“That was rather ungallant of Sir Romlach. Has he no sisters of his own, to inspire him to greater chivalry?”

“He does at that. Two sisters. Neither married—one joined the Church of Larani and one the Church of Peoni.”

The train of thought went around Lord Ewen's refreshed mind. “Have you heard from your sister lately?”

“Who, Camissa? Certainly not.”

“I have to wonder if there are any strains in her marriage, being wed to a man both the brother of the Queen and yet a loyalist of Vemion.”

“Karsin was indeed loyal to my father—but not so loyal that he would side with him against the Queen.”

The desultory gossip continues until they both fall asleep, the sound of continuing rain beating on the castle roof.

Larane 14th, 733

A rider came from Firith's post, reporting no sightings there and asking how the situation is across the river. Ewen sent a reply stating that was all was quiet on the eastern front, and included a report of Sir Romlach's tale. Toward the end of the day, the rain finally ended.

Larane 15th, 733

Lord Ewen once again dispatched Qorsad scouting up the Kald, over a chorus of draconic whining.

All right, I'll do it. But you have to get me a nice dog.

He turned to his squire. “Goreg, go find a stray dog.”

The amphitere then launched aloft. A few hours later, it returned.

Did you get a dog?

Yes. My squire found a puppy. It's in Sir Baris's quarters, as Lady Thilisa will not abide by the killing of dogs. Now what did you see?

Do I not get the puppy?

We’ll see if we can get it for you. Sir Baris’s squire saw it and wanted to play with it. Um, then Lady Thilisa heard about it somehow. It’s in ‘protective custody’ but I’ll have Squire Goreg mount a ‘rescue.’ Now, where are the Vikings?

They must be off on a raid or something.


There aren't as many Vikings, and only five boats.

That is good information. Are there half as many Vikings as before?

Qorsad hissed. Math is hard. I guess it's about half.

Did you see any raiding parties while you were flying up the river?

No. Spotted that man with the horses, though.

Captain Thorp?

No, the other one, the one with one eye.

Yes. Very good, Qorsad. You may have your puppy as soon as we can get it.

Ewen was very intrigued by the new intelligence. Could the Vikings have marched in force on Baseta? To check, he again used his clairvoyance, this time to see through the eyes of the Baron of Yeged.

The Baron was in the Great Hall of Baseta Castle, roistering with his minstrels. No danger apparent. Far from being in any danger, everyone in Baseta appeared to be having a rollicking good time. Someone should pay them a visit.

Larane 15, 733

Lord Ewen ordered a patrol, to range out to Baseta and check the state of things across the river at Halperin. Sir Haldavis was put in command, accompanied by Sir Baris, Squire Goreg, Sir Daxton, and Sir Welcris. A message was dispatched to Lord Orsin to inform him of the expedition.

The party left mid-morning. Despite the still-muddy roads, they soon reached Halperin, across the river from the Viking camp. There were now only six warboats, close to Qorsad's report.

The enemy spotted the patrol, and there was much excitement. The knights waved and rode on.

At Baseta, the patrol found two of the Baron of Yeged's knights, Sir Koper and Sir Nashal, performing the oddly lowly duty of gate guard.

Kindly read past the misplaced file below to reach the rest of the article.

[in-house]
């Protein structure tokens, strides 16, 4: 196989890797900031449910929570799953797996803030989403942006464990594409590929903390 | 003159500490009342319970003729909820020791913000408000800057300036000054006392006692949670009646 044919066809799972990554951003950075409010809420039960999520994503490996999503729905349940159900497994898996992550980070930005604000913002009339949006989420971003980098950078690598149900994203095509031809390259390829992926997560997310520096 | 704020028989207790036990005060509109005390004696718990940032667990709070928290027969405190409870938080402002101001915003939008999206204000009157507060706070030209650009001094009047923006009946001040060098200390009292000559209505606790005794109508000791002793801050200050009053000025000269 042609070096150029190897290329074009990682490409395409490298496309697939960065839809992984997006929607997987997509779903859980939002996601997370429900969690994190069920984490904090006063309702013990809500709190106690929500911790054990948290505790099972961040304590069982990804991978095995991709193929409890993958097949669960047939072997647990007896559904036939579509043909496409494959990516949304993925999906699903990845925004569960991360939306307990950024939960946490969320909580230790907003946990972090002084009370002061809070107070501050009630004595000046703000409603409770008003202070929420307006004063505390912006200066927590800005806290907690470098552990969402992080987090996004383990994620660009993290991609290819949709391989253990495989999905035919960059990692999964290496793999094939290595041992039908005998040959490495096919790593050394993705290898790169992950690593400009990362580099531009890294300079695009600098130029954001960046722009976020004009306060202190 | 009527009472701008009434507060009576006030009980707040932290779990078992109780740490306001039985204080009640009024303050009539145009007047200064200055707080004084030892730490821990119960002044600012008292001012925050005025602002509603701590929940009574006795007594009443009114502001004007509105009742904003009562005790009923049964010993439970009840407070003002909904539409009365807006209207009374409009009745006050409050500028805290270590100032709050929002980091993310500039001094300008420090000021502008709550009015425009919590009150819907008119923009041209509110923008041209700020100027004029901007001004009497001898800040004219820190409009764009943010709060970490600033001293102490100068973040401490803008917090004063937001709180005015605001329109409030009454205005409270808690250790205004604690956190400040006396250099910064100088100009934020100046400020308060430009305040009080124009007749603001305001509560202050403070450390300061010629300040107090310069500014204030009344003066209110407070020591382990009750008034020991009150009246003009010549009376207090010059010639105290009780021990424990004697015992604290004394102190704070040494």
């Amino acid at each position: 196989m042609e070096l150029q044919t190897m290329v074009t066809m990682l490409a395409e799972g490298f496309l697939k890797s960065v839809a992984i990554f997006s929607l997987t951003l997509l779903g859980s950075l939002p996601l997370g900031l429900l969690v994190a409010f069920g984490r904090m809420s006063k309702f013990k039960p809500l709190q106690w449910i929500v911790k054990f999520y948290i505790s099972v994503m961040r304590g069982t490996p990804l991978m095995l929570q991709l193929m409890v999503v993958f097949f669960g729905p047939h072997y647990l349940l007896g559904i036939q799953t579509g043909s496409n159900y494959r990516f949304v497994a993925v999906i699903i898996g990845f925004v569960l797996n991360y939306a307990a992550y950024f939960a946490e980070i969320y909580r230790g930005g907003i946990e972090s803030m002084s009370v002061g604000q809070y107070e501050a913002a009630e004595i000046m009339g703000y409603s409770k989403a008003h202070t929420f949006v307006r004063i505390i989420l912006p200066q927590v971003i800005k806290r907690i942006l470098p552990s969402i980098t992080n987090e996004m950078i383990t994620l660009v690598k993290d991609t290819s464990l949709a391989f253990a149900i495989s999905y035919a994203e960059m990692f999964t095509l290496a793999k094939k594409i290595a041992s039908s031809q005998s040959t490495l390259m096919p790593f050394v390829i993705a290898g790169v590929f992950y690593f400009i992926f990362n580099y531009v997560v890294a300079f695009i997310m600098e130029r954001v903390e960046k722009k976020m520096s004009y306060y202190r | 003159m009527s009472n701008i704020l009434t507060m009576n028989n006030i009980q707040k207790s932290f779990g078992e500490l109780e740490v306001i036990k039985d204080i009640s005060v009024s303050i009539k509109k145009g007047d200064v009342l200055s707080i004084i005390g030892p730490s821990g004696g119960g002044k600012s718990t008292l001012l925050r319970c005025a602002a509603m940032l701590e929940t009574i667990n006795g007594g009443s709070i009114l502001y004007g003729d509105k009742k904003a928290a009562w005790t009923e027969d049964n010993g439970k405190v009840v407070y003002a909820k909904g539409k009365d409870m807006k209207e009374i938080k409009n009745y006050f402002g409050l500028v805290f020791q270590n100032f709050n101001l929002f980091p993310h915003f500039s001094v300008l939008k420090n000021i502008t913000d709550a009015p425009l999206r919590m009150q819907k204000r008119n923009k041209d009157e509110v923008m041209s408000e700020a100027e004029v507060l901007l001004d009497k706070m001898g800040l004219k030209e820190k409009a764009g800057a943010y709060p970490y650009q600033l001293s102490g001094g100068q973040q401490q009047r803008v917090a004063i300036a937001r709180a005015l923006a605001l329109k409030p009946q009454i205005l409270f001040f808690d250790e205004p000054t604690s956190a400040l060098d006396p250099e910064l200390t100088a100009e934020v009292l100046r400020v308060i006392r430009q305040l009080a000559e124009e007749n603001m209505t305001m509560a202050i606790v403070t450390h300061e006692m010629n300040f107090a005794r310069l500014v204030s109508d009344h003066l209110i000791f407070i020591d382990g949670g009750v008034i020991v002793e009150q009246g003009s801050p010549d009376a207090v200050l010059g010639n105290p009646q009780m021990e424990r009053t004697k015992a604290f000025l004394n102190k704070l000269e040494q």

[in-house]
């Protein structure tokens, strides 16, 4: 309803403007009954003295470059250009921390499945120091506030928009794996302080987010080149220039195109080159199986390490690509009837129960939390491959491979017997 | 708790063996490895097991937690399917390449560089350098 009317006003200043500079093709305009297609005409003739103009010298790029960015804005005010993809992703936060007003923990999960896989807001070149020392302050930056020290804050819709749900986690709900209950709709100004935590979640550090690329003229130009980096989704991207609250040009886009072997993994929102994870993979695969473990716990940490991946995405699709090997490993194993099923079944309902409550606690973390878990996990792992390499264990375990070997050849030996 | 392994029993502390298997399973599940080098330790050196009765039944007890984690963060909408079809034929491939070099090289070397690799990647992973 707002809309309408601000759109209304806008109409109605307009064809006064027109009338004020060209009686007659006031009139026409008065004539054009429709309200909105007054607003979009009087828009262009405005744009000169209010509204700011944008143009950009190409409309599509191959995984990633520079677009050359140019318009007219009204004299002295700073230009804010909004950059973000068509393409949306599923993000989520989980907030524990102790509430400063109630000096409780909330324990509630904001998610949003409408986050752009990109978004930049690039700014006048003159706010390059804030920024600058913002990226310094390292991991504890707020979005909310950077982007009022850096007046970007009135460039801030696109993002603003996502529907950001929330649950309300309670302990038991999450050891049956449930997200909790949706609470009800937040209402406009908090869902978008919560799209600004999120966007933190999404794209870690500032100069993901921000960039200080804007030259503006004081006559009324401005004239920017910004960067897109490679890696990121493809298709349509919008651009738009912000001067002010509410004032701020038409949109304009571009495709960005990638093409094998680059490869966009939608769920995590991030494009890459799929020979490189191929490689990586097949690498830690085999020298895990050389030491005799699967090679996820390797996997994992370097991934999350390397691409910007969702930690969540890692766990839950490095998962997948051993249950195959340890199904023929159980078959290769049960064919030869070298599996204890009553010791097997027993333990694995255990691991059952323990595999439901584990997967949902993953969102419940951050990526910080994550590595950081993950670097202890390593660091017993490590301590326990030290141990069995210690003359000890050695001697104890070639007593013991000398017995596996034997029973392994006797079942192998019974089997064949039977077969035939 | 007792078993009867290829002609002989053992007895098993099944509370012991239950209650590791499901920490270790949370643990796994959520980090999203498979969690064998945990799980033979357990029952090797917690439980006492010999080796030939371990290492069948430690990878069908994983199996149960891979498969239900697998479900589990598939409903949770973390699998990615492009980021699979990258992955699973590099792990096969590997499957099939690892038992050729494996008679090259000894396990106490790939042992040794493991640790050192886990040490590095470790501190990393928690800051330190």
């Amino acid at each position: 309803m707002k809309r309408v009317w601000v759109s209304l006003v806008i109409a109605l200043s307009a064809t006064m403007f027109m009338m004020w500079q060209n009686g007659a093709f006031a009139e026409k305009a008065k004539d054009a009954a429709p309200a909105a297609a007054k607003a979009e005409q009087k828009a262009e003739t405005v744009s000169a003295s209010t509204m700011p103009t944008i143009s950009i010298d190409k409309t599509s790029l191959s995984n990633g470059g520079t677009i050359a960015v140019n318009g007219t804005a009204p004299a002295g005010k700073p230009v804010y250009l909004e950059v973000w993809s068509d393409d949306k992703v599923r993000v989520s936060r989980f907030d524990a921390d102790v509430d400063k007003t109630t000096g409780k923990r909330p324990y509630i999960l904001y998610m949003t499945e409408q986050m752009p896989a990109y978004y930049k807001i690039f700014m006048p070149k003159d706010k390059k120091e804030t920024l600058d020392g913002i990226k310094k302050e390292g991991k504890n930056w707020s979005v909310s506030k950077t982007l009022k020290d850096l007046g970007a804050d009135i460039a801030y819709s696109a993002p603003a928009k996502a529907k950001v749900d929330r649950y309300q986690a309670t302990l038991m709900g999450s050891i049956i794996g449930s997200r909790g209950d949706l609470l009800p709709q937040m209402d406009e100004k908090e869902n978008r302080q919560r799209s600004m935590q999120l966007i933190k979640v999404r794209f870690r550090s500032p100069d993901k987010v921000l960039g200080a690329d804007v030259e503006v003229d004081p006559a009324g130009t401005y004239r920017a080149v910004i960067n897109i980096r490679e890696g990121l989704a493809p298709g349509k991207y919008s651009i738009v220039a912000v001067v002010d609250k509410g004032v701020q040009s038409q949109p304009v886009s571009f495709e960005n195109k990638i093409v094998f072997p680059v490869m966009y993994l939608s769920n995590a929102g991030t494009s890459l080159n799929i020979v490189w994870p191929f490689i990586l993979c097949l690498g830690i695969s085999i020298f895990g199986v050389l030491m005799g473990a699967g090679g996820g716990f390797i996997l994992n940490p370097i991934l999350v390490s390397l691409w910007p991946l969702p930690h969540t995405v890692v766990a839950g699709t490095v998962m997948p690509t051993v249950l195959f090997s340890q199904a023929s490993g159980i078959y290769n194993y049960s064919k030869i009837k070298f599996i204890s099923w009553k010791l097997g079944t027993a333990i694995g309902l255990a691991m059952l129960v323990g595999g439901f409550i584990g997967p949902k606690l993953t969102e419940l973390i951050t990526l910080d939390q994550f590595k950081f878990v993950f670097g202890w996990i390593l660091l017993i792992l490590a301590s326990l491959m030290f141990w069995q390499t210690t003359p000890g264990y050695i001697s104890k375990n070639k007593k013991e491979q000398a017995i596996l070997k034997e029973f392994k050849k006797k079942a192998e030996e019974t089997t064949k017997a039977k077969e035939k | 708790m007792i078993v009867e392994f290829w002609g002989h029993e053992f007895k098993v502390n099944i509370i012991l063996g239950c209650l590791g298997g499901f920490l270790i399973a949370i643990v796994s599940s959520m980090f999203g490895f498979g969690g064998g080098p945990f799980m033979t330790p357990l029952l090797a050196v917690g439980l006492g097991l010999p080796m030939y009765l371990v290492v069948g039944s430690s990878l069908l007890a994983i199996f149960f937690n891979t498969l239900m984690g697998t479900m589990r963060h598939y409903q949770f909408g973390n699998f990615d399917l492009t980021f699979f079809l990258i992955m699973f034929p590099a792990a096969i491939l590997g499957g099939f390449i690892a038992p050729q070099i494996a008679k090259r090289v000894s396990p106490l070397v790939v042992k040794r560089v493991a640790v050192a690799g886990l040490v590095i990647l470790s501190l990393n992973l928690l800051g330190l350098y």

“Hail in the name of Kaldor!” said Goreg.

“Why, it's Lord Ewen's squire! Greetings! What news from Olokand?”

“Not much. The Vikings hold Setrew yet, but nothing else.”

“I'm sure they'll be glad to hear that in the castle. Tell them we want to be relieved!”

In the Great Hall, they were met by the constable, Eres Terenath, and the Baron of Yeged.

“I am Sir Haldavis Legith, envoy from the Sheriff of Meselyneshire. Olokand holds fast. We seek news.”

The constable looked at the envoy, who grinned. “We are very pleased to hear Olokand holds. We ourselves have not been invested, and are pleased about that. Yesterday—or was it the day before?--the day before, under cover of night, several Viking longboats rowed upstream on the Kald.”

“This comports with that we witnessed at Setrew. There are only six boats there now. How were the boats you saw loaded?”

“They were filled with men and animals.”

“We wonder whether there may have been some divisions among the Vikings, and if some may be claiming their loot and returning.”

“I couldn't say. It's possible. We have seen them row upstream before, but never with animals, just returning with animals. When they were raiding.”

“We have sufficient forces at Olokand that I don't believe they won't go further than where they are now, and so I think they're taking what they can. It's a long portage back to Lorkin with a herd of livestock, but perhaps these were provisions for along the way.”

“There's not much in the way of booty. But it did look like there were some women with them.”

“Booty indeed. How do you stand for provisions?”

“Since many of the manors have been wrecked, we still have far too many mouths to feed. Provisions are holding now, but not into next month. For morale, I turn to the Baron.”

Yeged smiled. “We've been playing concerts every night.”

“It's unusual to see knights standing guard.”

The two noblemen exchanged another look. “Milord Baron suggested, and I agreed, that the key points be well guarded.”

“Two knights, however valiant, are still a token.”

“Sir Haldavis,” said Yeged. “My knights are not only excellent musicians, they are excellent swordsmen!”

“Have you received any word from milord the Earl of Neph?”

Yeged chuckled. “I have not seen milord the Earl of Neph in many a day, nor have I heard from him or anyone else. Except for you folks, it's like Baseta has been forgotten, even by the Vikings.”

“We have not forgotten. We gather our strength, and seek only information to decide what to do next. We are most pleased Baseta remains unmolested. Can you spare a rider to alert us if you see any further river traffic?”

“We can! Now that you know were here.” The constable looked very satisfied.

“Now we're pulling it together,” said Yeged. “I think it's time for a song! Summon my minstrels!”